OpenJurist

786 F2d 1353 Hahn Vg v. Oregon Physicians' Service

786 F.2d 1353

1986-1 Trade Cases 67,150

Joseph HAHN, Wade Liggett, Joseph Aizawa, V.G. Livingston,
and D. Hugh Fraser, Plaintiffs-Appellees,
v.
OREGON PHYSICIANS' SERVICE, an Oregon nonprofit corporation,
and Physicians' Association of Clackamas County,
an Oregon nonprofit corporation,
Defendants-Appellees,
v.
Henry KANE, Claimant-Appellant.
John HAHN, V.G. Livingston, Hide Aizawa and D. Hugh Fraser,
Plaintiffs-Appellees,
v.
Josephine M. DRISCOLL, Acting Insurance Commissioner of the
State of Oregon, and Portland Metro Health, Inc.,
an Oregon nonprofit corporation,
Defendants-Appellees,
v.
Henry KANE, Claimant-Appellant.
Lawrence HELTON, David Hoyal, Wade Liggett, Elmer Dorr, Hide
Aizawa, and Jeffrey L. Widen, Plaintiffs-Appellees,
v.
ROGUE VALLEY PHYSICIANS' SERVICE, an Oregon nonprofit
corporation; and Klamath Medical Service Bureau,
an Oregon nonprofit corporation,
Defendants-Appellees,
v.
Henry KANE, Claimant-Appellant.
Lawrence HELTON, David Hoyal and Jeffrey Widen, Plaintiffs-Appellees,
v.
GREATER OREGON HEALTH SERVICES, INC., Defendants-Appellees,
v.
Henry KANE, Claimant-Appellant.

No. 84-3546.

United States Court of Appeals,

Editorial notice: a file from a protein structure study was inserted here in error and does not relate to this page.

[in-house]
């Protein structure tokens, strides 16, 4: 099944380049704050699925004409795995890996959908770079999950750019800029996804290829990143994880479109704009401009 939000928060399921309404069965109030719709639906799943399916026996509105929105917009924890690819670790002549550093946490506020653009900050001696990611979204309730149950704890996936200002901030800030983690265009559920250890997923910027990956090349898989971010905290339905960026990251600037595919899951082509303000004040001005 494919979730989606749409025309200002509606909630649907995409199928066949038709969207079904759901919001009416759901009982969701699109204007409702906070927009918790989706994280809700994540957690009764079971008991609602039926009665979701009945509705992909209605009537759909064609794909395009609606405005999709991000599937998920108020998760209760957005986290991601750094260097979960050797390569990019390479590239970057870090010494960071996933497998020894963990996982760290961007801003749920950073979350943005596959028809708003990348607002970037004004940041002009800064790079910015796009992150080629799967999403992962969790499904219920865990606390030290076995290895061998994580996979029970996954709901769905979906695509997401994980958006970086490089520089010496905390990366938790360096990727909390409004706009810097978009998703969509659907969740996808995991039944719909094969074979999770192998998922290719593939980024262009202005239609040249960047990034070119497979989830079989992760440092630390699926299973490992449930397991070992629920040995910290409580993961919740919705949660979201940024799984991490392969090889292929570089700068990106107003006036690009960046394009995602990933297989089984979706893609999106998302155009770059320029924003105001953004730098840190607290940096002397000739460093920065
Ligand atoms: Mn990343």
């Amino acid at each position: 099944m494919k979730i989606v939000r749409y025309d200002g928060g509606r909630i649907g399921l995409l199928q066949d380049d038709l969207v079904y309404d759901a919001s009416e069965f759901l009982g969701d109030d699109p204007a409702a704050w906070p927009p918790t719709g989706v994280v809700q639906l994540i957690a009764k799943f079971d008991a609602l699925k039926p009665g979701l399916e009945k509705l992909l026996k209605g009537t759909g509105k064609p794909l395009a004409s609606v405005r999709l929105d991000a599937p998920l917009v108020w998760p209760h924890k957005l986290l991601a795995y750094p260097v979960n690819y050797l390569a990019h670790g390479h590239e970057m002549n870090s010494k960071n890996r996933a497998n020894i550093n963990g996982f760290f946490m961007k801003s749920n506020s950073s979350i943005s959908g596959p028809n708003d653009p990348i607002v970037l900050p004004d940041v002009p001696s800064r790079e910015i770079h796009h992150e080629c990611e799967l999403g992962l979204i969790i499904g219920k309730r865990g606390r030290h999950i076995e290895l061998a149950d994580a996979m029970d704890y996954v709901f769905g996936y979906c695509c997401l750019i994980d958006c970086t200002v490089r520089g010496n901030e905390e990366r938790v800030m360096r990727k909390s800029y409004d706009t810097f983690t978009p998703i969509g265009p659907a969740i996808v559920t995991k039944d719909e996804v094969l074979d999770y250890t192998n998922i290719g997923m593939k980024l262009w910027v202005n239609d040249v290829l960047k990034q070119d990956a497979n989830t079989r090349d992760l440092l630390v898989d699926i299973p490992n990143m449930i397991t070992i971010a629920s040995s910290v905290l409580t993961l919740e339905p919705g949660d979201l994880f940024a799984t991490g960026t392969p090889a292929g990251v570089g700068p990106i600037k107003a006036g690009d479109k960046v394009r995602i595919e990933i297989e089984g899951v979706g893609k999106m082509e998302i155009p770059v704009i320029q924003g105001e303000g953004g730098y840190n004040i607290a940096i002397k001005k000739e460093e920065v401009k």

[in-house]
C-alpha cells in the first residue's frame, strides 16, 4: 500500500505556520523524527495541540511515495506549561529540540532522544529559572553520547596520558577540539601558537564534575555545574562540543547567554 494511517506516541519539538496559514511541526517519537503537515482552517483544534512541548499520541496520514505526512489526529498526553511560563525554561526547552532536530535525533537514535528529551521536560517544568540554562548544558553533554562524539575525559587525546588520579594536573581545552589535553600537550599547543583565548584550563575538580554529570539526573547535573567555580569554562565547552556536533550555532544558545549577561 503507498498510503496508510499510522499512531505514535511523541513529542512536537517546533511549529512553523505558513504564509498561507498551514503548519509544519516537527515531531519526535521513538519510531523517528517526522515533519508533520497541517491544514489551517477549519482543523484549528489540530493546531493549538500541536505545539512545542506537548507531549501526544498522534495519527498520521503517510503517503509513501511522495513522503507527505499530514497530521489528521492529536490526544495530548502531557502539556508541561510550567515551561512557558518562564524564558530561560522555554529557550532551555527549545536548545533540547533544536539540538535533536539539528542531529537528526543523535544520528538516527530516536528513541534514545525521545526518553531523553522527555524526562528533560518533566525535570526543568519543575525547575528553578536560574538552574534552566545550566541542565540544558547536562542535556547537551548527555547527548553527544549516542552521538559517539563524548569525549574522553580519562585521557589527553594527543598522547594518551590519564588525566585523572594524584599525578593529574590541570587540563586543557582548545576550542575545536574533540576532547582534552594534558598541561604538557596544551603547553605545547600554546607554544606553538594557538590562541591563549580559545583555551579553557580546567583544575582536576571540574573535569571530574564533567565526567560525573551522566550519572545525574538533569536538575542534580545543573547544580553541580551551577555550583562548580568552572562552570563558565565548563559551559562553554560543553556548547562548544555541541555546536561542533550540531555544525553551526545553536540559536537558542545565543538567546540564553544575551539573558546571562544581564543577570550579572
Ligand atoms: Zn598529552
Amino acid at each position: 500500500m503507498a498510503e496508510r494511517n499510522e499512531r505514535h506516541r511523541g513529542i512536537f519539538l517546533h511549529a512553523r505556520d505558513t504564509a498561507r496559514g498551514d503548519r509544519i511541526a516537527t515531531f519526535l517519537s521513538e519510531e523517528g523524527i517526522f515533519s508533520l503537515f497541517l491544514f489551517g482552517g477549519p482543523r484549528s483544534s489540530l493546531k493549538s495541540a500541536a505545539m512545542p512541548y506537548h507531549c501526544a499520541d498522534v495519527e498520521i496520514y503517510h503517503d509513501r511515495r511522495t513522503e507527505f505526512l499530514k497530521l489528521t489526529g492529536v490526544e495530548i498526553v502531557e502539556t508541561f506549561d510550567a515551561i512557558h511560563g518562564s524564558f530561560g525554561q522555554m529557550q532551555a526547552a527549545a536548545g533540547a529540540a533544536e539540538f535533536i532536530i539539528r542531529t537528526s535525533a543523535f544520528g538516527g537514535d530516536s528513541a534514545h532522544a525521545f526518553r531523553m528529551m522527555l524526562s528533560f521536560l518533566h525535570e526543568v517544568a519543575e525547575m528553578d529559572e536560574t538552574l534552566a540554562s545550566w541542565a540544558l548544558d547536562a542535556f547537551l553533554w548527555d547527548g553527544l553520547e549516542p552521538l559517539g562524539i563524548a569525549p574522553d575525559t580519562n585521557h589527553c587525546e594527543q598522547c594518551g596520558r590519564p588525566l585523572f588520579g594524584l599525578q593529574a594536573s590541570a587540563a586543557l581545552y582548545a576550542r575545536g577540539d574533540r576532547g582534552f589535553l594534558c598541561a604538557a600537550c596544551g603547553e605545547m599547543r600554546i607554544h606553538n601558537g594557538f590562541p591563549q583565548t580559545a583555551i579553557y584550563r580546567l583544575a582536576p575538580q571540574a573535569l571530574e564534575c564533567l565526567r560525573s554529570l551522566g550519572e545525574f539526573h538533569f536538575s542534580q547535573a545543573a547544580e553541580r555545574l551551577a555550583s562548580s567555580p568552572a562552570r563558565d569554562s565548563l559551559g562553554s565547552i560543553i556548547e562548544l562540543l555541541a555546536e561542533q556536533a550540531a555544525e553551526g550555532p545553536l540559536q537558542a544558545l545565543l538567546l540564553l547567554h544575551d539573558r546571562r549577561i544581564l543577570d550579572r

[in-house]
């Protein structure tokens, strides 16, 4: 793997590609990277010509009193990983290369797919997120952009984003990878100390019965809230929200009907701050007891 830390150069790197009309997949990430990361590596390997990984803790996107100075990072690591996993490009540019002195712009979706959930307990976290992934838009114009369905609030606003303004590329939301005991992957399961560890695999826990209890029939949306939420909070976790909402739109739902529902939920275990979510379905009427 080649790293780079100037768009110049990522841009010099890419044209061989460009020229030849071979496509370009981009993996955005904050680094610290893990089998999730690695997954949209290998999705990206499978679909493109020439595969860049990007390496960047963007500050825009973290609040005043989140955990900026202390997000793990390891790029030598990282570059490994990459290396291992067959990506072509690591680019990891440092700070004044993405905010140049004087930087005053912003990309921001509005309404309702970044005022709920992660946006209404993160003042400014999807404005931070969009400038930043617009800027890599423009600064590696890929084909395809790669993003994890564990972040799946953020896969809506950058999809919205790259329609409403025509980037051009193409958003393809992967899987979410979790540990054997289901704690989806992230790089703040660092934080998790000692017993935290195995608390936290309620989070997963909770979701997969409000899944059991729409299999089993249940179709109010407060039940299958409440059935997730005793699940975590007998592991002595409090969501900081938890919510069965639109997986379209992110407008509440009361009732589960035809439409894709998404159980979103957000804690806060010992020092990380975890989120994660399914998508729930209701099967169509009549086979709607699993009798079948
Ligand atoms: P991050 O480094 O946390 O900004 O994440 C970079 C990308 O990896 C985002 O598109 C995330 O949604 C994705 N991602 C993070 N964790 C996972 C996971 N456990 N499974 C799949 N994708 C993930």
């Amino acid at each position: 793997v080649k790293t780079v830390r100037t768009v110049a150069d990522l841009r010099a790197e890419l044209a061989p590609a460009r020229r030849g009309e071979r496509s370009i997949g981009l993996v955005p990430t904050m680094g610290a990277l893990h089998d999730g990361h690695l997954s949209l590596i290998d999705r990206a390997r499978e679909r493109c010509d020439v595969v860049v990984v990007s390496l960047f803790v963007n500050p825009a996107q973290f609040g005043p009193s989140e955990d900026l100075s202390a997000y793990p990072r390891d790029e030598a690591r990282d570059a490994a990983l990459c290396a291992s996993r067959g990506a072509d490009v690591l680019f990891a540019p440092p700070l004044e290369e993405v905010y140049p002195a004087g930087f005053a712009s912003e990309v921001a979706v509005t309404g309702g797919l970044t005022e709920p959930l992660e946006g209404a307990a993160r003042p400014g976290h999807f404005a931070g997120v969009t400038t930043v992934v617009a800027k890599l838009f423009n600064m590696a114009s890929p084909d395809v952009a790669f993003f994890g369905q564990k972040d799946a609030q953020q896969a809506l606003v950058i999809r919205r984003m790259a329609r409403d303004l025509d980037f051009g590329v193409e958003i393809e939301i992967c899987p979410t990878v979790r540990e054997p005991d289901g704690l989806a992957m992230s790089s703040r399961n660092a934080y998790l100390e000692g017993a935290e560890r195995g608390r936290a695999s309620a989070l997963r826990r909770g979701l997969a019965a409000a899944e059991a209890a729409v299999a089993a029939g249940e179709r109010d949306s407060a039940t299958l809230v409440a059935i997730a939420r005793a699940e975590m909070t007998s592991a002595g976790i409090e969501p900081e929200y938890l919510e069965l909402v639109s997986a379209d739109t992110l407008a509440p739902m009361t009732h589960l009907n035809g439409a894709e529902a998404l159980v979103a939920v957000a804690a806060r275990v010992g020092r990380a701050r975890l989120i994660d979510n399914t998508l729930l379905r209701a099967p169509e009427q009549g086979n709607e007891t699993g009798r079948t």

Ninth Circuit.

Argued and Submitted July 11, 1985.
Decided Nov. 27, 1985.
Designated for Publication April 15, 1986.

1

Daniel F. Mullin, Bassett & Morrison, Seattle, Wash., for plaintiffs-appellees.

2

Henry Kane, Beaverton, Or., pro se.

3

Appeal from the United States District Court for the District of Oregon, Portland.

4

Before BROWNING and ALARCON, Circuit Judges, and STEPHENS*, District Judge.

STEPHENS, District Judge:

5

The appellees in this case, plaintiffs in the district court, are doctors of podiatric medicine who practice in the State of Oregon. They asserted antitrust claims against several defendants, including health care contractors, indemnity insurers and health maintenance organizations. In contemplation of bringing suit, the doctors contacted an attorney, William King, who recommended that a corporation called The Fair Action Committee for Education, Inc. (FACE), be formed for the purpose of bringing suit on behalf of the individual podiatrists. King proceeded to organize FACE and arrange for the assignment of the plaintiffs' individual antitrust claims to the corporation.

6

On July 14, 1985, FACE, through its president, Hahn, entered into a retainer agreement with King (Retainer Agreement) for the prosecution of the antitrust action. The Agreement provided for a $6,000 retainer fee to be paid to King as well as a fee in an amount equal to 50 percent of the total sum recovered by settlement or judgment. The agreement also authorized King to associate attorneys to assist him in the litigation. King brought four separate actions in the district court on behalf of FACE. These actions were consolidated by the court on April 23, 1979.

7

On July 26, 1979, King and Hahn, on behalf of FACE, executed a First Addendum to Retainer Agreement. Paragraph III of the Addendum states:

8